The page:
From questions on travel bubbles to who is prioritized for vaccination, N.W.T. top docs have answers

·4 min read
Terriorial medical director Dr. AnneMarie Pegg, left, and N.W.T. Chief Public Health Officer Dr. Kami Kandola answer questions live on The Trailbreaker Thursday. (CBC - image credit)
Terriorial medical director Dr. AnneMarie Pegg, left, and N.W.T. Chief Public Health Officer Dr. Kami Kandola answer questions live on The Trailbreaker Thursday. (CBC - image credit)

As the Northwest Territories heads into spring in a few weeks, health teams have been wrapped up in preparing and delivering vaccination clinics, say the territory's top doctors.

"This coming week is going to be one of the busiest weeks for the team," said N.W.T. medical director Dr. AnneMarie Pegg.

There will be a slew of second-dose clinics rolling out in various communities. The doctors said those who missed getting their first dose will have another opportunity to get it at these clinics.

There will also be a priority vaccination clinics in Yellowknife, Hay River and Inuvik rolling out.

The territory originally set the target to have 75 per cent of the eligible population vaccinated but that's been pushed to April because fewer vaccines were delivered to the N.W.T. than originally planned.

As of Wednesday, there are four active COVID-19 cases in the N.W.T., with a total of 47 confirmed cases and 43 listed as recovered on the government's website.

There have been 14,520 first doses of the COVID-19 vaccine given since Wednesday and 1,934 second doses administered.

The N.W.T. government says it expects to receive its fourth shipment of the COVID-19 vaccine, containing 16,200 doses, later this week.

Missed the live call-in show? Watch it here:

Pegg, along with Dr. Kami Kandola, the territory's chief public health officer, answered questions from listeners during the Thursday morning edition of the CBC's The Trailbreaker.

Here are some highlights:

Once you get your vaccine do you still have to isolate?

At this time, yes.

Kandola says though the CDC (Centers for Disease Control and Prevention, a U.S. federal health agency) has made a statement that two weeks after a person receives a second dose, there's no need to quarantine, Canada has not yet made a statement on that.

She says medical experts are also waiting to receive data on whether the virus can be transmitted from people who have been inoculated.

"Once we get that answer, that will be a game changer," Kandola said, adding she's hoping more information on that will be known as the rollout of the vaccines continues aroudn the world.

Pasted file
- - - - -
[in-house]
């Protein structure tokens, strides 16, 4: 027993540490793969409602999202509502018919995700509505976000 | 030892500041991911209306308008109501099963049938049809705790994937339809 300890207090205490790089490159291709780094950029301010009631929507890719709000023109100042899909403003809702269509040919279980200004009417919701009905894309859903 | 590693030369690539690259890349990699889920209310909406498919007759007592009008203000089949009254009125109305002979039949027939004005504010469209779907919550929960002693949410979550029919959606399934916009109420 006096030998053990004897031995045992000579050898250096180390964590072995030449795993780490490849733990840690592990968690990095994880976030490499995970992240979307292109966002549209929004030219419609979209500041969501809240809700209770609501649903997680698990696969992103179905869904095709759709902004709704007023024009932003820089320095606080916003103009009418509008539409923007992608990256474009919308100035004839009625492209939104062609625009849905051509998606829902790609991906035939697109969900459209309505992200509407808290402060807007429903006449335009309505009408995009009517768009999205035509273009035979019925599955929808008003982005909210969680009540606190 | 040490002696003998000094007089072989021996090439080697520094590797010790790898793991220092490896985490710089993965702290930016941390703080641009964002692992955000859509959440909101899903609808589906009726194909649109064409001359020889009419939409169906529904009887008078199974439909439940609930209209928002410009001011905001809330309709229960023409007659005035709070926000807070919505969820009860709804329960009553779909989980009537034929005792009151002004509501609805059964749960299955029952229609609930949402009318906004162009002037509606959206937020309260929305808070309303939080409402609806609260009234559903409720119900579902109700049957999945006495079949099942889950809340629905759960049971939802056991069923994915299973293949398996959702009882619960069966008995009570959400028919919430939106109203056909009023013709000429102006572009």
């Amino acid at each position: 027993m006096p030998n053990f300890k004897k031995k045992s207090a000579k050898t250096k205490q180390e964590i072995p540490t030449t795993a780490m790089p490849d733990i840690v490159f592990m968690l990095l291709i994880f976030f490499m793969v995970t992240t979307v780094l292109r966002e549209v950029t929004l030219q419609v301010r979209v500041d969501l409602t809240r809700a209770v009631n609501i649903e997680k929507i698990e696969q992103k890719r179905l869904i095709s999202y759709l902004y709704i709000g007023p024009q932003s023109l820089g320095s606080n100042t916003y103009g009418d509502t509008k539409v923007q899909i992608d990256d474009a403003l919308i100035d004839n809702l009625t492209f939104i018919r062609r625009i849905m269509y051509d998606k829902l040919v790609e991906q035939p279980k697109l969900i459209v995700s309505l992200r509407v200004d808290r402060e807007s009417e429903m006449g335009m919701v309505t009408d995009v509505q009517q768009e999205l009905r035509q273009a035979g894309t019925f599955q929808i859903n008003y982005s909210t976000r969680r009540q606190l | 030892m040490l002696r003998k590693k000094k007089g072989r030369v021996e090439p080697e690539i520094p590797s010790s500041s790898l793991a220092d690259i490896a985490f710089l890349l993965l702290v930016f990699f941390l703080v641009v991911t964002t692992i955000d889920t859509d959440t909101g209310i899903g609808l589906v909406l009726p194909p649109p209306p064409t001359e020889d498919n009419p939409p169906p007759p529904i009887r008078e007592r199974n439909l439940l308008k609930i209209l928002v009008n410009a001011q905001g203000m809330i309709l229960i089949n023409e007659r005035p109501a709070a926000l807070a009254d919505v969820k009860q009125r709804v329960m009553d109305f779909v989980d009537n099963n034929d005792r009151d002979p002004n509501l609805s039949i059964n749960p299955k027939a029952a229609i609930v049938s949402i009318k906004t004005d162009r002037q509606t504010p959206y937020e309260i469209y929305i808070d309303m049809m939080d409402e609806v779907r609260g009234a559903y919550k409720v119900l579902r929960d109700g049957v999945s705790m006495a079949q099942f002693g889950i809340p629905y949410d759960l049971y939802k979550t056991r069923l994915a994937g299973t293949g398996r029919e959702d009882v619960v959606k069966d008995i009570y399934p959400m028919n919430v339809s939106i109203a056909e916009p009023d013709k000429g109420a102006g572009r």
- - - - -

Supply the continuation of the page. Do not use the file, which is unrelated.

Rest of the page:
Will hotel workers be made essential workers?

People can make a request to be considered an essential worker through the office of the chief public health officer, said Kandola.

As well, next week, the priority group for vaccinations in larger municipalities will be expanded to include workers who provide essential services such as cashiers, teachers and hotel workers.

"We do understand hotel staff … do put themselves at risk for exposure," Kandola said.

To find out more about who is in a priority group, Pegg said people can check the government website for the latest vaccine schedule.

Within the majority of the smaller communities, anyone over 18 is eligible for the vaccine, Pegg said. Those people should get in touch with their local health centre to find out how the clinic will be organized.

Will the N.W.T. be bubbled with Yukon anytime soon?

Not at this time.

Currently, Yukon has out-of-province travel restrictions, Kandola said.

For N.W.T. to be able to move forward with exemptions between the two territories, Yukon would have to lift those restrictions too.

"Once that occurs, then we can move forward in discussion but that is really outside of my control."

What if I can't get a second dose of the COVID-19 until about 6 weeks after the first dose?

You can still get the second dose without having to restart the vaccination process.

"In some places like the U.K. and Quebec, they wait up to 12 weeks," Kandola said.

She added you can also get it in any community as an N.W.T. resident.

Will there be a card issued to prove you've been vaccinated?

There is a card given out once people receive a dose, but it's more of a reminder, Pegg explained. The date of the vaccine administration is also recorded in the electronic medical system.

Pegg says there is talk of a vaccine "passport" but so far there's no official card. If someone wants a copy of their vaccination record, they would need to make a request through the Department of Health and Social Services.

Those requests take time, Pegg said. Expect to wait as there are many of those requests in progress.